Yes, My Friends, Everything is Political

Here are some notes. They fall under the general category of democracy.

Issues of legitimacy haunt independent journalists. Why? Independent journalist are not attached to any legitimating body. They need to seek sources for their stories, and those sources need to be legitimated. This isn’t always a problem, but journalists, any writer, interested in social change needs to go outside the parameters of legitimacy to engage with not what is, but what is possible.

Any writer concerned with democracy feels the weightlessness of their words, if those words lack the stamp of a legitimating authority. A scholar needs to find a peer reviewed and published work deemed legitimate by the institution to begin her critique. A journalist needs official sources to get the story right. When the story falls outside common sense, finding legitimate sources is near impossible.

Common sense is a sense I continue to struggle with. We know a lot of things — we think a lot of things — that are so basic to our understanding of the world that writing them down is unnecessary. As an adolescent, and then when dealing with kids over the age of 10, (an interesting age when conditioning is more or less complete and reflective thinking is kicking in) you’ll hear, “I thought we lived in a democracy?” or “I thought we lived in a free country?” It’s just common sense that we live in a free country, which is of course a democracy. The evidence to the contrary of this common sense, doesn’t seem to have an effect on the way we understand our situation. Clearly we do not live in a democracy, the basis of this note/post is the question of authority and legitimation as an external conditioner imposed upon a writer’s practice and limiting expression and action.

In the Weekend edition May 1-3, 2009 of the Metro, Ezra Levant writes in the Comment & Views section,

Funny: I thought freedom of speech, freedom for the press and freedom of religion were human rights!

He ends the article with, “freedom is a Canadian value and we won’t give it up easily.” He says in the article that we take this freedom for granted, and that the price is eternal vigilance, but if you find that whenever you actually say or do something outside the parameters of ‘Canadian Freedom,’ you find yourself in court (literally or figuratively), would the base line not then be that we live in a heavily legislated society, and that we’ve got the choice to obey or resist?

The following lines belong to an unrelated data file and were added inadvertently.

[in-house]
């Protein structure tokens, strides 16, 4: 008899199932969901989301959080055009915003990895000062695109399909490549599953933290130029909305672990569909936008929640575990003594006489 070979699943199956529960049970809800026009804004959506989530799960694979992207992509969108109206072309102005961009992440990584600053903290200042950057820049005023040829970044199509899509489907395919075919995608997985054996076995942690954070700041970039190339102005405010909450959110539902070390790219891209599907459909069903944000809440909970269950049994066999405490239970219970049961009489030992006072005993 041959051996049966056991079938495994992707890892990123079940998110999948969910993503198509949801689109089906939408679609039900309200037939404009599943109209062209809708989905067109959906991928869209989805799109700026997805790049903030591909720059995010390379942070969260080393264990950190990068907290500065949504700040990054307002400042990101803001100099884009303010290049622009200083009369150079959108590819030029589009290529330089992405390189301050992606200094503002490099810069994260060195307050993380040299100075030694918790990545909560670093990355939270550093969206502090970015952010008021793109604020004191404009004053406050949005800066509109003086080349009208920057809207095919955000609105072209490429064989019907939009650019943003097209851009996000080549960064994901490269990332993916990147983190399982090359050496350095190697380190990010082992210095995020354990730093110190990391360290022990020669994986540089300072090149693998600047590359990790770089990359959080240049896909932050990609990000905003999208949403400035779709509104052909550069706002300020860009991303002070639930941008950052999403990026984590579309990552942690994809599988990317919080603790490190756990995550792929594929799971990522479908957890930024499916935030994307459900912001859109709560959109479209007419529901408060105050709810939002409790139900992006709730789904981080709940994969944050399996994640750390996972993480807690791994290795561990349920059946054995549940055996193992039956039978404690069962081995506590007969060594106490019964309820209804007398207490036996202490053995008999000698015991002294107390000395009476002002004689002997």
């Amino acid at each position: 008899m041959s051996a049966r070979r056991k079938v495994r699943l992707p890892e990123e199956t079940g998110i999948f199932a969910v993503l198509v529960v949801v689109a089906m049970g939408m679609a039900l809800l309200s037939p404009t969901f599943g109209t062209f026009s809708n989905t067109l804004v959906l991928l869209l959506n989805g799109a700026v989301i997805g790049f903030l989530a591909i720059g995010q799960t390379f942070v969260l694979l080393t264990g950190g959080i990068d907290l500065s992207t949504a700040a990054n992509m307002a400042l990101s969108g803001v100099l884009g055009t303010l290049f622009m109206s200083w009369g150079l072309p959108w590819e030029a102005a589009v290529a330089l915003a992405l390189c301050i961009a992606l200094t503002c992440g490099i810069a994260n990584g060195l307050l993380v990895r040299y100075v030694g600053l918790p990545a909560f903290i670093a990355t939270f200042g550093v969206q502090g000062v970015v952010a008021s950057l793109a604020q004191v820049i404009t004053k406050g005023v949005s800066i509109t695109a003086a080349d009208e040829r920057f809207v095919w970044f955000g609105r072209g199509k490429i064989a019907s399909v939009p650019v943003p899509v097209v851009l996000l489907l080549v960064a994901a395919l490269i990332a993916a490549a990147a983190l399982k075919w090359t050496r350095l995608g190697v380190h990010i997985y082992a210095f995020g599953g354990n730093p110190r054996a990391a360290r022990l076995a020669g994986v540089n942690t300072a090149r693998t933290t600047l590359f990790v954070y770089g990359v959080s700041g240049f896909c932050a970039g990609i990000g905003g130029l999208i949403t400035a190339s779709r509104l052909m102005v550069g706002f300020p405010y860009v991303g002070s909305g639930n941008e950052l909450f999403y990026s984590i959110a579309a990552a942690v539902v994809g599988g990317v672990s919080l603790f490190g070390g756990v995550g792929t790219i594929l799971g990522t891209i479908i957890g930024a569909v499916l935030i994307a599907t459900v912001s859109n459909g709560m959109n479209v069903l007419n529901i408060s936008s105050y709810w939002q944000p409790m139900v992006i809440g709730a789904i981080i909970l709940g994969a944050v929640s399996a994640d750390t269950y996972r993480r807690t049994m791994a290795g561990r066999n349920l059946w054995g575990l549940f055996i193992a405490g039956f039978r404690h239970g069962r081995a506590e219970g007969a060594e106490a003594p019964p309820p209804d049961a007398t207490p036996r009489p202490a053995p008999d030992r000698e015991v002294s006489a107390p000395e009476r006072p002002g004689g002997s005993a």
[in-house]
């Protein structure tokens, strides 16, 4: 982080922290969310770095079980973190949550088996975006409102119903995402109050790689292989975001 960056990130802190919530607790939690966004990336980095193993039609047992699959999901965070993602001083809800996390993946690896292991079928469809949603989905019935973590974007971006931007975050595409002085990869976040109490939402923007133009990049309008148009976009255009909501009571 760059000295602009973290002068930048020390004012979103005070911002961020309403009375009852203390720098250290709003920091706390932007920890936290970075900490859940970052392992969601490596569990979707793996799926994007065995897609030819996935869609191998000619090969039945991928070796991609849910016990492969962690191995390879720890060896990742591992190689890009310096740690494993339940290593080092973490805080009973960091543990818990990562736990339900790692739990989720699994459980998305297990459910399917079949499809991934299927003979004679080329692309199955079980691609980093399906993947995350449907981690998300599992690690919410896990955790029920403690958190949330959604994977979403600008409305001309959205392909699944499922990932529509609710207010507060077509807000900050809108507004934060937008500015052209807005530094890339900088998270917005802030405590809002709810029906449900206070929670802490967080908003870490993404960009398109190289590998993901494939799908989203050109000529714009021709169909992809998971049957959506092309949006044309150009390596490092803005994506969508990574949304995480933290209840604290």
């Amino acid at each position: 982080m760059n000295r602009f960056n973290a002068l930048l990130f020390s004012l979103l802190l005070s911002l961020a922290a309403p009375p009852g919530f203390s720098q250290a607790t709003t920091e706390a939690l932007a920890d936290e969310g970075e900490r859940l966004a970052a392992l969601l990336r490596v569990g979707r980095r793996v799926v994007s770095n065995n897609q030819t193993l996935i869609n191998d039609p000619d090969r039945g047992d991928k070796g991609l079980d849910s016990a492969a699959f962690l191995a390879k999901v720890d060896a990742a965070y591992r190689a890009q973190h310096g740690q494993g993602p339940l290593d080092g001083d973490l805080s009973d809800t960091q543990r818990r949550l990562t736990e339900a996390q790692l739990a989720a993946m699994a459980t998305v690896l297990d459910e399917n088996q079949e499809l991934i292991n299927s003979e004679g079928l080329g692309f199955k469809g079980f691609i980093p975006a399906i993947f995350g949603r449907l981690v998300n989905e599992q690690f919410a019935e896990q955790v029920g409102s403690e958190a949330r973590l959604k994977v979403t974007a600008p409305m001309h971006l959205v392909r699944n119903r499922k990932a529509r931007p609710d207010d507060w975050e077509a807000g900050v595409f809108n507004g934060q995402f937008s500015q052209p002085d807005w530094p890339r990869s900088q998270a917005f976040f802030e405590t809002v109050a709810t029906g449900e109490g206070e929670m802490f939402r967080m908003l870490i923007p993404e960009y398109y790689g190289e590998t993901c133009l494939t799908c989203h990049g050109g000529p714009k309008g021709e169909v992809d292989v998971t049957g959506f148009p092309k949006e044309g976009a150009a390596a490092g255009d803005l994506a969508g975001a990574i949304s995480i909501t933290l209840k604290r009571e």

I’d also like to make a note of the Metro’s May 8-10, 2009 Comment & Views section. In the article titled “Vote – democracy will thank you”  we get another short piece heavy on common sense. It’s peppered with phrases (are they cynical?) like “The miracle of Democracy,” “a privilege many people in the rest of the world do not enjoy,” “this choice is better than no choice,” and then it goes into the old line about the apathy of the electorate. But here, trotting out these old tired lines, there are some interesting moments. Paul Sullivan writes,

“For some reason, everyone is really good at complaining about the government, but not so good at doing anything about it.”

Even writing the words ‘journalistic integrity’ calls the notion into question, but my concern here is journalistic curiosity. “For some reason,” just like that, is dismissed, it is as though this reason is of no interest. What interests our writer is the tired old line about the complaining non-voter. The implication is that those who do not buy-in to the illusion of representational democracy are somehow themselves the systemic problem. Could the reason be, as is even mentioned in the article, that there really isn’t anything the voter can do about it? We are limited by weak choices. Look at the Vancouver-False Creek riding with a Conservative running as a Liberal against a 22 year-old-tit-grabbing-kid!! No seriously make your choice, and live quietly with it. This statement is also ridiculous but because as common sense it stands without editors needing to check the facts and sources. It’s a joke sure, “everyone;” where’s the source to confirm that number?

And this is good too:

“More than 40 per cent do not live in a democracy and have no say over who runs their lives.”

Is that what a democracy is? Choose the people who run your life? Choose your Gods and Kings? Or might democracy be better understood as the right to manage your own affairs in community with others. It might, but that’s not what we have. Looks like real democracy still needs building.

And one more note…

Ok, maybe this is a few notes, but they do relate.

At Broadway Station on Thursday morning a transit employee used the system’s loud speaker to say “Carole James rocks” and in all the news reports this was followed by a negative comment, let’s imagine “Gordon Campbell is a big fat liar” (That’s been going around on the back of a bike for the past few weeks.) The employee was sent home, his actions are under investigation, and he will be dealt with accordingly.

Teachers have had the same sort of muzzle strapped on them by their employers. (And Canadian scientists too)

Bill 42, B.C.’s pre-election ‘gag law’ which took effect on February 13, is an attempt to muzzle all critics of the BC Liberal government in the 90-day period preceding the May 12 provincial election.

And in today’s Province (Thursday May 7, 2009) it looks like Onion-like-lampooners have struck again. On A3 there’s an article about Parliament’s unanimous support for integrating seal pelts into designs of the Canadian Olympic Team’s uniform. Yes, my friends, everything is political.



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